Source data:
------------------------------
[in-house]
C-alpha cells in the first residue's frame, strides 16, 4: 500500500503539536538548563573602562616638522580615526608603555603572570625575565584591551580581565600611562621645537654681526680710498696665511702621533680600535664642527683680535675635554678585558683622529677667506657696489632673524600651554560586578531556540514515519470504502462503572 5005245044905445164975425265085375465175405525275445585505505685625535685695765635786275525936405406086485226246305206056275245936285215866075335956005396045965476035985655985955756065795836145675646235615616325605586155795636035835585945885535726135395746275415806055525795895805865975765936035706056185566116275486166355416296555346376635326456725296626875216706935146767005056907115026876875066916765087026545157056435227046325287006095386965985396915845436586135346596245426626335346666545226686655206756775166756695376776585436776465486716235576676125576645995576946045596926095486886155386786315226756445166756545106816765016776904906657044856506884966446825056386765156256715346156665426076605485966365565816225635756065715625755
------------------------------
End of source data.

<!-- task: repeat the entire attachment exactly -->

[in-house]
C-alpha cells in the first residue's frame, strides 16, 4: 500500500503539536538548563573602562616638522580615526608603555603572570625575565584591551580581565600611562621645537654681526680710498696665511702621533680600535664642527683680535675635554678585558683622529677667506657696489632673524600651554560586578531556540514515519470504502462503572 5005245044905445164975425265085375465175405525275445585505505685625535685695765635786275525936405406086485226246305206056275245936285215866075335956005396045965476035985655985955756065795836145675646235615616325605586155795636035835585945885535726135395746275415806055525795895805865975765936035706056185566116275486166355416296555346376635326456725296626875216706935146767005056907115026876875066916765087026545157056435227046325287006095386965985396915845436586135346596245426626335346666545226686655206756775166756695376776585436776465486716235576676125576645995576946045596926095486886155386786315226756445166756545106816765016776904906657044856506884966446825056386765156256715346156665426076605485966365565816225635756065715625755